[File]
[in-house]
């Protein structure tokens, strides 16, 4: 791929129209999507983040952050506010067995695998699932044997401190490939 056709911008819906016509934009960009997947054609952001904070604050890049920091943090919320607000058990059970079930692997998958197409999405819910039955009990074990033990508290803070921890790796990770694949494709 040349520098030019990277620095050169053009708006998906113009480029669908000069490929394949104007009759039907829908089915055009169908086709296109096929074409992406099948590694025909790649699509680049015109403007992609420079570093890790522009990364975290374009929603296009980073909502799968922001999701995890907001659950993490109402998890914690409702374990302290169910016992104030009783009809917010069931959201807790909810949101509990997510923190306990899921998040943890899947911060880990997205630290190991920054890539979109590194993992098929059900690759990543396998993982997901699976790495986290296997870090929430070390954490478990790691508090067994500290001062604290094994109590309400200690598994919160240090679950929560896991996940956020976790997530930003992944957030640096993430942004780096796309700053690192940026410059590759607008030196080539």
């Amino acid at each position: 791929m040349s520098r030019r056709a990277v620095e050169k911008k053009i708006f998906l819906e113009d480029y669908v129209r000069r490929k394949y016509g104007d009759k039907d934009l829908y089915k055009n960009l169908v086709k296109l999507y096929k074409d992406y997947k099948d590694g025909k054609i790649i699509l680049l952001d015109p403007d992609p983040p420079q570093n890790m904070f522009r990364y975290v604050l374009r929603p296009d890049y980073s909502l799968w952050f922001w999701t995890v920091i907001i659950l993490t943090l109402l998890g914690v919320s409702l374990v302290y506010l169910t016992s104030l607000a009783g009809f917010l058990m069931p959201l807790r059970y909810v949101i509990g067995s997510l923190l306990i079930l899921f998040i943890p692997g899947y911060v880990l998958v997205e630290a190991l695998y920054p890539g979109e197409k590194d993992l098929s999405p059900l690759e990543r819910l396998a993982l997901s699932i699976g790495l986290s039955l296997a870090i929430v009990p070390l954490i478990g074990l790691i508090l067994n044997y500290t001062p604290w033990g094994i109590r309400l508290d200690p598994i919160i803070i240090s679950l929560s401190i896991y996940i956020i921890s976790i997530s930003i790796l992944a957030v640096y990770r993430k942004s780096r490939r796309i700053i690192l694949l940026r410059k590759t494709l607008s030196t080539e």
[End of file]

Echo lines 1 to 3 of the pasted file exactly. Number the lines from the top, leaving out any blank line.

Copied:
[in-house]
């Protein structure tokens, strides 16, 4: 791929129209999507983040952050506010067995695998699932044997401190490939 056709911008819906016509934009960009997947054609952001904070604050890049920091943090919320607000058990059970079930692997998958197409999405819910039955009990074990033990508290803070921890790796990770694949494709 040349520098030019990277620095050169053009708006998906113009480029669908000069490929394949104007009759039907829908089915055009169908086709296109096929074409992406099948590694025909790649699509680049015109403007992609420079570093890790522009990364975290374009929603296009980073909502799968922001999701995890907001659950993490109402998890914690409702374990302290169910016992104030009783009809917010069931959201807790909810949101509990997510923190306990899921998040943890899947911060880990997205630290190991920054890539979109590194993992098929059900690759990543396998993982997901699976790495986290296997870090929430070390954490478990790691508090067994500290001062604290094994109590309400200690598994919160240090679950929560896991996940956020976790997530930003992944957030640096993430942004780096796309700053690192940026410059590759607008030196080539």
């Amino acid at each position: 791929m040349s520098r030019r056709a990277v620095e050169k911008k053009i708006f998906l819906e113009d480029y669908v129209r000069r490929k394949y016509g104007d009759k039907d934009l829908y089915k055009n960009l169908v086709k296109l999507y096929k074409d992406y997947k099948d590694g025909k054609i790649i699509l680049l952001d015109p403007d992609p983040p420079q570093n890790m904070f522009r990364y975290v604050l374009r929603p296009d890049y980073s909502l799968w952050f922001w999701t995890v920091i907001i659950l993490t943090l109402l998890g914690v919320s409702l374990v302290y506010l169910t016992s104030l607000a009783g009809f917010l058990m069931p959201l807790r059970y909810v949101i509990g067995s997510l923190l306990i079930l899921f998040i943890p692997g899947y911060v880990l998958v997205e630290a190991l695998y920054p890539g979109e197409k590194d993992l098929s999405p059900l690759e990543r819910l396998a993982l997901s699932i699976g790495l986290s039955l296997a870090i929430v009990p070390l954490i478990g074990l790691i508090l067994n044997y500290t001062p604290w033990g094994i109590r309400l508290d200690p598994i919160i803070i240090s679950l929560s401190i896991y996940i956020i921890s976790i997530s930003i790796l992944a957030v640096y990770r993430k942004s780096r490939r796309i700053i690192l694949l940026r410059k590759t494709l607008s030196t080539e």